Perhaps it has eluded others too. I think it’s because there are so many factors in question. It is unlikely they all are in alignment. The perfect picnic is a phenomenon quite well suited to motor travel. The car can hold a lot of things necessary for “dejeuner sur l´herbe”. You can peruse a lot of places at your leisure too whereas cyclists tend to Continue reading “Pit stops II: The Perfect Picnic”

Pit Stops

One of the great pleasures related to driving on holiday is stopping driving for a delicious hot cup of coffee. Or so you might think.

A Schaerer coffee machine in Denmark recently.
A Schaerer coffee machine in Denmark recently: nice coffee, shame about the setting.

For the last month or so I have been taking a vacation. This means more than the usual amount of driving – none of it routine. What I dream of most is the chance to Continue reading “Pit Stops”

Theme: Roads – The End Of

We take a short look back at the points raised in the theme of the month about to pass.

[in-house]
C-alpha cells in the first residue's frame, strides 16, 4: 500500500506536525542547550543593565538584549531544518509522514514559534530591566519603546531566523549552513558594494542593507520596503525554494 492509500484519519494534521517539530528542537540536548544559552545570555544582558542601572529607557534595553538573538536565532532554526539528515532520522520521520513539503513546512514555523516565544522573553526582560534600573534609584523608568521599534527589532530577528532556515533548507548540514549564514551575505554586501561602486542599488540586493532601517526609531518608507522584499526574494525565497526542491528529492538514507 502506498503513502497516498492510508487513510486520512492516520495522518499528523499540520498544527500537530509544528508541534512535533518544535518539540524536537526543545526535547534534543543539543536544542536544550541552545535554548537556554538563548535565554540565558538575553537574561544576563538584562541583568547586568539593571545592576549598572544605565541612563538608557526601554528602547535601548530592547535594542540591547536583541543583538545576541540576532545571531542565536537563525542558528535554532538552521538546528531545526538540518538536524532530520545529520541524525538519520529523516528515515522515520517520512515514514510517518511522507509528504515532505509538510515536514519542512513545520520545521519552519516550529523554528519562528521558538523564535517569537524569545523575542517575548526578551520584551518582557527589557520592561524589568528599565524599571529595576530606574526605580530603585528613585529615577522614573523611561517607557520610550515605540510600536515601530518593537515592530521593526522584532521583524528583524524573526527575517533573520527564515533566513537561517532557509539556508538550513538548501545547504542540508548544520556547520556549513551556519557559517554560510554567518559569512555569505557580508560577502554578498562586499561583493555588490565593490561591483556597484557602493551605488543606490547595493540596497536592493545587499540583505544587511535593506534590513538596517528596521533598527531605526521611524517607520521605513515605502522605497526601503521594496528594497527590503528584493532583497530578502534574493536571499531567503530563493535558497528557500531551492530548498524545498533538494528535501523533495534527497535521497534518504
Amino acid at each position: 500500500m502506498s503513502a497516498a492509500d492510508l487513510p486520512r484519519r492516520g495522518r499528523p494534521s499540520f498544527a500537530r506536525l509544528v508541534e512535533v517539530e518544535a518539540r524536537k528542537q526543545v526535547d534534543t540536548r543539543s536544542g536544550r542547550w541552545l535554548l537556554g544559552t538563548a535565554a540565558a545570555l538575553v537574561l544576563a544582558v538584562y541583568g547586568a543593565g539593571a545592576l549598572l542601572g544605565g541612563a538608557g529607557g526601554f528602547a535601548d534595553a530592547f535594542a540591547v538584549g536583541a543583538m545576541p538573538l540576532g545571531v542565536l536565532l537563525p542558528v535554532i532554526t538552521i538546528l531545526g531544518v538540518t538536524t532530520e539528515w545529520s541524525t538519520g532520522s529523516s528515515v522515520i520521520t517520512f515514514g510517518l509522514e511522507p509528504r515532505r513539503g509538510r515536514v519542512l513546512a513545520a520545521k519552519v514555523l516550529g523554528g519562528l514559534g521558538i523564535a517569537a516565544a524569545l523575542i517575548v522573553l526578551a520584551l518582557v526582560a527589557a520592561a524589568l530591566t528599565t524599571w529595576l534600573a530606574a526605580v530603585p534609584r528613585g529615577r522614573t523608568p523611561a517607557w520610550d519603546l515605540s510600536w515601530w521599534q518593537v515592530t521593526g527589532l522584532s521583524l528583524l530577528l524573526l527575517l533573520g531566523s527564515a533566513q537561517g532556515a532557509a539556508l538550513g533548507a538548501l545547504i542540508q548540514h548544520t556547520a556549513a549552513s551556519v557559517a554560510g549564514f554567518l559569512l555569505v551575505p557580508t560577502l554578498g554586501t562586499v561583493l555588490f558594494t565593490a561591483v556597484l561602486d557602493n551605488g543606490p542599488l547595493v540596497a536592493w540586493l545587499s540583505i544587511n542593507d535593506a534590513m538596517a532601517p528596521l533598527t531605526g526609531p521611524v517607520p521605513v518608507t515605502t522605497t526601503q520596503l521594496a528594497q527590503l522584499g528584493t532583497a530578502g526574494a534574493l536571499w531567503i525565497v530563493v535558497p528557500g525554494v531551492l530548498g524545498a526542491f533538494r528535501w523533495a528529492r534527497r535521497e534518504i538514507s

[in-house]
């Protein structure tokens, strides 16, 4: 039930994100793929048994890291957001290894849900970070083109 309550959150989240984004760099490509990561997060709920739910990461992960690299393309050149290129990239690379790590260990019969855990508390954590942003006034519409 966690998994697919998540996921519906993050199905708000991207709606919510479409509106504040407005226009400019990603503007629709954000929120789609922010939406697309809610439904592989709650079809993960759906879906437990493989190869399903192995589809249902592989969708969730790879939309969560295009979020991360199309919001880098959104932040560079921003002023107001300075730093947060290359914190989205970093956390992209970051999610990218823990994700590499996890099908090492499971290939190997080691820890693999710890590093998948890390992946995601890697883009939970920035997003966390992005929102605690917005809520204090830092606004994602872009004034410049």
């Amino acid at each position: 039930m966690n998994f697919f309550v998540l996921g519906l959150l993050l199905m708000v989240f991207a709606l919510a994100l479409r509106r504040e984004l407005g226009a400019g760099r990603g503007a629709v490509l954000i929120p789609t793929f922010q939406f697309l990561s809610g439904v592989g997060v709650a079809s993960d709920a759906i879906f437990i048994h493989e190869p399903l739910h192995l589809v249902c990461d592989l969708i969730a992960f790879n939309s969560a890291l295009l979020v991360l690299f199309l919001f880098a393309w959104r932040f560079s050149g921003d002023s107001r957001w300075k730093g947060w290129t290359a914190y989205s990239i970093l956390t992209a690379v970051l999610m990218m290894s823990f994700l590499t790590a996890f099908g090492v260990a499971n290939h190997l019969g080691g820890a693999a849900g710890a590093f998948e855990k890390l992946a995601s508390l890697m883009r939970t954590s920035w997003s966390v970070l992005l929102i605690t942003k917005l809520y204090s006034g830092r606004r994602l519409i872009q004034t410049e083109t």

Street sign

In the opening essay, I asked what are cars without roads to run them on. I also asked “What are those roads and why do they appeal? How do cars and roads relate? Is there a link between geology and the skills of a country’s chassis engineers?” We had some insightful comments from Sean, Eoin, SV and our regular guests, none of which answered those questions.

First to tackle the theme, five days into the month was Sean Patrick who described the Grossglockner pass in Austria, the kind of road which Continue reading “Theme: Roads – The End Of”

Theme: Roads – Chris Rea’s “Road to Hell”

Everyone has a skeleton of some form in their cupboard. Among the bones in my ossuary is the fact I sought, bought and listened to Chris Rea’s Road to Hell.

Chris Rea´s
Chris Rea’s “Road To Hell”. This is a rather bad bit of photo realism. Image: pixgood.com

The album is from 1989 and does not fit in with the other material I listened to at the time which included the Fatima Mansions first EP “Against Nature”, The The (“Mind Bomb” and “Infected”) and various random bits of 20th century classical music, as I recall. Plus the Housemartins. I still see the Beautiful South as an inauthentic replacement for the Housemartins.